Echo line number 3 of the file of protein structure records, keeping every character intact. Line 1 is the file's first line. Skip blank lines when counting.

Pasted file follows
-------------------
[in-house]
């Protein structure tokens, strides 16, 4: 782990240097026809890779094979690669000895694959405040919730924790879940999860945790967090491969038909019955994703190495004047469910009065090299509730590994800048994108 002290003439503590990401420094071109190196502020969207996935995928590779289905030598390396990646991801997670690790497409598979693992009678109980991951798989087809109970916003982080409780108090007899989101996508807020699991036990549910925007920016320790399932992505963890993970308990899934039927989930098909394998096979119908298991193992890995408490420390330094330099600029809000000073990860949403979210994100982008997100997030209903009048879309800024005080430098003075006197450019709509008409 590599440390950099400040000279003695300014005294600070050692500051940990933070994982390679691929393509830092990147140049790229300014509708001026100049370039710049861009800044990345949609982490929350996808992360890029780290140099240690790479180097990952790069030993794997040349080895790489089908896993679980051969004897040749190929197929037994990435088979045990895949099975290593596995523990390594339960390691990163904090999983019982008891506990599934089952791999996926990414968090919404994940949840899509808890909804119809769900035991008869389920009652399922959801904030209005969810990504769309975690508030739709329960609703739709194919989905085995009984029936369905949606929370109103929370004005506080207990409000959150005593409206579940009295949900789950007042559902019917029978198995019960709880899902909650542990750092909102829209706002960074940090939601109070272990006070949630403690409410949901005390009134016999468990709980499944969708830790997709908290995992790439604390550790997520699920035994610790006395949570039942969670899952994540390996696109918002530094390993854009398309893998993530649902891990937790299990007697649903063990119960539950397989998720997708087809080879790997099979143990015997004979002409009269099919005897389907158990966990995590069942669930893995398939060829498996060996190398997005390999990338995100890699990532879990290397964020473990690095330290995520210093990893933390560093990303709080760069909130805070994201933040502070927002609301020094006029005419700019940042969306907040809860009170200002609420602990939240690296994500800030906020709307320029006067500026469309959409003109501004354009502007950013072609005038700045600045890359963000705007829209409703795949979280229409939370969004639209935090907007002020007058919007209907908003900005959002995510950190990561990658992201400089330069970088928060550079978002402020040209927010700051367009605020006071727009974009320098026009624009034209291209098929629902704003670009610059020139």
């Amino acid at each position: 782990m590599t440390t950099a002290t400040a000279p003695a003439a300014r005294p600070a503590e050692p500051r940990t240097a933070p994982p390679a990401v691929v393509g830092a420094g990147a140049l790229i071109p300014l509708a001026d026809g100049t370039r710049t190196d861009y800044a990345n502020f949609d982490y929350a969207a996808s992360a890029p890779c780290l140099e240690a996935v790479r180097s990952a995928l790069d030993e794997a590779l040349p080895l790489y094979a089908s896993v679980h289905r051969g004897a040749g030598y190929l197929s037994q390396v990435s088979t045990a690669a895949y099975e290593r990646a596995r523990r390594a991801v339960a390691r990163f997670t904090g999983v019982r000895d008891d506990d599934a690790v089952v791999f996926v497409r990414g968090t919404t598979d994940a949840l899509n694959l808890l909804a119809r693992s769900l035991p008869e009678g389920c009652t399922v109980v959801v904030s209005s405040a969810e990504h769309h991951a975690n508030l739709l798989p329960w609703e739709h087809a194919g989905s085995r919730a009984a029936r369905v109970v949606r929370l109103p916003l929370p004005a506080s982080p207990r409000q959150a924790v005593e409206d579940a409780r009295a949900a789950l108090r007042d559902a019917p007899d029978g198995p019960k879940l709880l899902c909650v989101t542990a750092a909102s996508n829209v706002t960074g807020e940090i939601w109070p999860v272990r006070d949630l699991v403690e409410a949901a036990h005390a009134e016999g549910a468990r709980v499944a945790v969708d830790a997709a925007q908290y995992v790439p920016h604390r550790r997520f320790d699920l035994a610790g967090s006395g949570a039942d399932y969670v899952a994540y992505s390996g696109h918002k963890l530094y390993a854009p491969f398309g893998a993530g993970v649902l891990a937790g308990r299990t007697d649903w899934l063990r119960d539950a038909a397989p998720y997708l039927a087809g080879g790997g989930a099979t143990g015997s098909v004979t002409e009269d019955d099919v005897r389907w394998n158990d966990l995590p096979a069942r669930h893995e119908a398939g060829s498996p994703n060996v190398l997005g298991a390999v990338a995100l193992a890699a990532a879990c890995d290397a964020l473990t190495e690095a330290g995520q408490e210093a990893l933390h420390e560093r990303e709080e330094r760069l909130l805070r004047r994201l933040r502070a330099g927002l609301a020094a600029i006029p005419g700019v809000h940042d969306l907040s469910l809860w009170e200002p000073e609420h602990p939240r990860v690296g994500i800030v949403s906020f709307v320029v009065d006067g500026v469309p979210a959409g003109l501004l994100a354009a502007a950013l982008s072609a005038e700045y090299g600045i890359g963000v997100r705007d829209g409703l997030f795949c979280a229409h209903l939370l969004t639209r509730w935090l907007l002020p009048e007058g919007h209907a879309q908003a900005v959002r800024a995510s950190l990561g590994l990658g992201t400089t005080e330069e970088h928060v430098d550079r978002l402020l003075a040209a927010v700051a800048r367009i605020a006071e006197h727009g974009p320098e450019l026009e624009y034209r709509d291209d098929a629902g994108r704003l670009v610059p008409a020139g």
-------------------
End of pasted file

């Amino acid at each position: 782990m590599t440390t950099a002290t400040a000279p003695a003439a300014r005294p600070a503590e050692p500051r940990t240097a933070p994982p390679a990401v691929v393509g830092a420094g990147a140049l790229i071109p300014l509708a001026d026809g100049t370039r710049t190196d861009y800044a990345n502020f949609d982490y929350a969207a996808s992360a890029p890779c780290l140099e240690a996935v790479r180097s990952a995928l790069d030993e794997a590779l040349p080895l790489y094979a089908s896993v679980h289905r051969g004897a040749g030598y190929l197929s037994q390396v990435s088979t045990a690669a895949y099975e290593r990646a596995r523990r390594a991801v339960a390691r990163f997670t904090g999983v019982r000895d008891d506990d599934a690790v089952v791999f996926v497409r990414g968090t919404t598979d994940a949840l899509n694959l808890l909804a119809r693992s769900l035991p008869e009678g389920c009652t399922v109980v959801v904030s209005s405040a969810e990504h769309h991951a975690n508030l739709l798989p329960w609703e739709h087809a194919g989905s085995r919730a009984a029936r369905v109970v949606r929370l109103p916003l929370p004005a506080s982080p207990r409000q959150a924790v005593e409206d579940a409780r009295a949900a789950l108090r007042d559902a019917p007899d029978g198995p019960k879940l709880l899902c909650v989101t542990a750092a909102s996508n829209v706002t960074g807020e940090i939601w109070p999860v272990r006070d949630l699991v403690e409410a949901a036990h005390a009134e016999g549910a468990r709980v499944a945790v969708d830790a997709a925007q908290y995992v790439p920016h604390r550790r997520f320790d699920l035994a610790g967090s006395g949570a039942d399932y969670v899952a994540y992505s390996g696109h918002k963890l530094y390993a854009p491969f398309g893998a993530g993970v649902l891990a937790g308990r299990t007697d649903w899934l063990r119960d539950a038909a397989p998720y997708l039927a087809g080879g790997g989930a099979t143990g015997s098909v004979t002409e009269d019955d099919v005897r389907w394998n158990d966990l995590p096979a069942r669930h893995e119908a398939g060829s498996p994703n060996v190398l997005g298991a390999v990338a995100l193992a890699a990532a879990c890995d290397a964020l473990t190495e690095a330290g995520q408490e210093a990893l933390h420390e560093r990303e709080e330094r760069l909130l805070r004047r994201l933040r502070a330099g927002l609301a020094a600029i006029p005419g700019v809000h940042d969306l907040s469910l809860w009170e200002p000073e609420h602990p939240r990860v690296g994500i800030v949403s906020f709307v320029v009065d006067g500026v469309p979210a959409g003109l501004l994100a354009a502007a950013l982008s072609a005038e700045y090299g600045i890359g963000v997100r705007d829209g409703l997030f795949c979280a229409h209903l939370l969004t639209r509730w935090l907007l002020p009048e007058g919007h209907a879309q908003a900005v959002r800024a995510s950190l990561g590994l990658g992201t400089t005080e330069e970088h928060v430098d550079r978002l402020l003075a040209a927010v700051a800048r367009i605020a006071e006197h727009g974009p320098e450019l026009e624009y034209r709509d291209d098929a629902g994108r704003l670009v610059p008409a020139g």